327: Exploits of a Mom
|Exploits of a Mom|
Title text: Her daughter is named Help I'm trapped in a driver's license factory.
Mrs. Roberts receives a call from her son's school. The caller, likely one of the school's administrators, asks if she really named her son
Robert'); DROP TABLE Students;--, a rather unusual name. Perhaps surprisingly, Mrs. Roberts responds in the affirmative, claiming that she uses the nickname "Little Bobby Tables." As the full name is read into the school's system's databases without data sanitization, it causes the "Students" table in the database to be dropped, meaning it gets deleted.
The title of this comic is a pun. Exploit can mean an accomplishment or heroic deed, but in computer science, the term refers to a program or technique that takes advantage of a vulnerability in other software. In fact, one could say that her exploit is to exploit an exploit (her achievement is to make use of a vulnerability). The title can also refer to her choice of name for her son, which is rather extraordinary.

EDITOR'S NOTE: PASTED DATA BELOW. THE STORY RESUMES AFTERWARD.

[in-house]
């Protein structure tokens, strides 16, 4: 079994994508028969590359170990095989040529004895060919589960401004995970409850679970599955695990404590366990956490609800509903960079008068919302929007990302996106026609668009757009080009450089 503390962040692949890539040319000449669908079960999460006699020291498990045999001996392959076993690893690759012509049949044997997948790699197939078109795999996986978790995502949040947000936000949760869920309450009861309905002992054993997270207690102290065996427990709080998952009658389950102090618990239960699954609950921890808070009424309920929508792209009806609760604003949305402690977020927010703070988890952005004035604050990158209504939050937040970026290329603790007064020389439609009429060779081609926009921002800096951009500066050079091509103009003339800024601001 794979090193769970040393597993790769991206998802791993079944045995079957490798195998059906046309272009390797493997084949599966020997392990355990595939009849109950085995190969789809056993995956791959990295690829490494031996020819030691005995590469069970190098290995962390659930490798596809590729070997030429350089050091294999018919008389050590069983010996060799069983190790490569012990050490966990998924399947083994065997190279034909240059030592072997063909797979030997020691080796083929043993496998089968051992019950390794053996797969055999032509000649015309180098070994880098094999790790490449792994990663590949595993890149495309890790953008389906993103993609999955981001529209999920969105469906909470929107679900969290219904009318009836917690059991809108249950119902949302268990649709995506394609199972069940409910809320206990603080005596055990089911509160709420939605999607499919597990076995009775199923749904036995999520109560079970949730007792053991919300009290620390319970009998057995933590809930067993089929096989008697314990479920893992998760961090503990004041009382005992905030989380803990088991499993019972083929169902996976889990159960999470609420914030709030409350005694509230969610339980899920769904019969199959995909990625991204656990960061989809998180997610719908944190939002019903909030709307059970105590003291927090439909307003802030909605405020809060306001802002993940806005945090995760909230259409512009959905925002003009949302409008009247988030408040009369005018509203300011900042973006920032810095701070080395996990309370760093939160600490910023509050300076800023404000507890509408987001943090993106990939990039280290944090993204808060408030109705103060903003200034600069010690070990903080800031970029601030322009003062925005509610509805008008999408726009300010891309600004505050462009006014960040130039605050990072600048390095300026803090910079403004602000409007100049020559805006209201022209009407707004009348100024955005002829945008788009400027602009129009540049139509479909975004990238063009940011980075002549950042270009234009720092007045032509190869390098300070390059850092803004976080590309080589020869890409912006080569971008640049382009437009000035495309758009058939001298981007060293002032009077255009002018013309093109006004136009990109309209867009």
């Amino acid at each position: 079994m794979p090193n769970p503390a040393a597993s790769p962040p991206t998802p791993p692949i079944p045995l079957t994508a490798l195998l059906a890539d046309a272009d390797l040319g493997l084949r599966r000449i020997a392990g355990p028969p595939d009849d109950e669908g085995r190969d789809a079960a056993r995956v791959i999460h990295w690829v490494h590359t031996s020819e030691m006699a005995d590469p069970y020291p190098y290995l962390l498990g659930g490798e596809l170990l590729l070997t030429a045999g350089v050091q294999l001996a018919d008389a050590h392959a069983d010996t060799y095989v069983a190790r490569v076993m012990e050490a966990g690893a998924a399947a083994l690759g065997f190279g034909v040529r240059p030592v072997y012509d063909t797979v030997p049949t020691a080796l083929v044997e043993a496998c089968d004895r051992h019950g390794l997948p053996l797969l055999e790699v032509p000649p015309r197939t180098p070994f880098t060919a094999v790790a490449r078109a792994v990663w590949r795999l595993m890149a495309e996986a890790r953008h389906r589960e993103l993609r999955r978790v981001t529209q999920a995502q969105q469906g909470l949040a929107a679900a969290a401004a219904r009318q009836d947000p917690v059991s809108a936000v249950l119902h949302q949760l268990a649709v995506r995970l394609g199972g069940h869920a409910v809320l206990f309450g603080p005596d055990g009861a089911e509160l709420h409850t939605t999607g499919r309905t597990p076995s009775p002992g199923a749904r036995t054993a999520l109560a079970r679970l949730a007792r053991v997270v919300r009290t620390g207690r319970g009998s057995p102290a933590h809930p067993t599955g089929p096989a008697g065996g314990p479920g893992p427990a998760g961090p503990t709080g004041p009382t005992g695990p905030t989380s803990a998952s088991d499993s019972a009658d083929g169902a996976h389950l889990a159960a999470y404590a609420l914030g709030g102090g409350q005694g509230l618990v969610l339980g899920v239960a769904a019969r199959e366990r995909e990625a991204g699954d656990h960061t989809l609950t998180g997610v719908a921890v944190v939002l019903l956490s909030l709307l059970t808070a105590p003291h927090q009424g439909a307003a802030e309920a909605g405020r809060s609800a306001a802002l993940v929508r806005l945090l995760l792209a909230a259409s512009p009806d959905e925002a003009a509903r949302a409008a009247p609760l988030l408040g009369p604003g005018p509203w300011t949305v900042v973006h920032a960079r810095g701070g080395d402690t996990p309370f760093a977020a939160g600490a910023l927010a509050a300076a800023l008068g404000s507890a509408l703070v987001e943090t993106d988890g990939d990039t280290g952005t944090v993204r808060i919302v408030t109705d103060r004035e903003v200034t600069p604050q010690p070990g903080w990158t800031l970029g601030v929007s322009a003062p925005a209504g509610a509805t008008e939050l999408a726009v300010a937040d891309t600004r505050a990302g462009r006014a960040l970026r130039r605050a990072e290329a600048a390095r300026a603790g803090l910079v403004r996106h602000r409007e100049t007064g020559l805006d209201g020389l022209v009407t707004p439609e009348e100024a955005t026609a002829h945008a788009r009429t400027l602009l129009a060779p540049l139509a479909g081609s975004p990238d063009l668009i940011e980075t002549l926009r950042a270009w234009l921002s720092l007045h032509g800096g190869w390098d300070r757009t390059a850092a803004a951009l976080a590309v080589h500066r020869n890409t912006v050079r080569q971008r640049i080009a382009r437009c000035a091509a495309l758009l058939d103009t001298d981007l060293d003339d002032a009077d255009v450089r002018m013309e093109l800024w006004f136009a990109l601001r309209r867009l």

In SQL, a database programming language, commands are separated by semicolons
;, and strings of text are often delimited using single quotes
'. Parts of commands may also be enclosed in parentheses
). Data entries are stored as "rows" within named "tables" of similar items (e.g.,
Students). The command to delete an entire table (and thus every row of data in that table) is
DROP TABLE, as in
DROP TABLE Students;.
The exploited vulnerability here is that the single quote in the name input was not correctly "escaped" by the software. That is, if a student's name did indeed contain a quote mark, it should have been read as one of the characters making up the text string and not as the marker to close the string, which it erroneously was. Lack of careful parsing is a common SQL vulnerability; this type of exploit is referred to as SQL injection. Mrs. Roberts thus reminds the school to make sure that they have added data filtering code to prevent code injection exploits in the future.
For example, to add information about Elaine to a data table called 'Students', the SQL query could be:
INSERT INTO Students (firstname) VALUES ('Elaine');
However, using the odd name
Robert');DROP TABLE Students;-- where we used "Elaine" above, the SQL query becomes:
INSERT INTO Students (firstname) VALUES ('Robert');DROP TABLE Students;-- ');
By insertion of the two semi-colons in the odd name, this is now three well-formed SQL commands: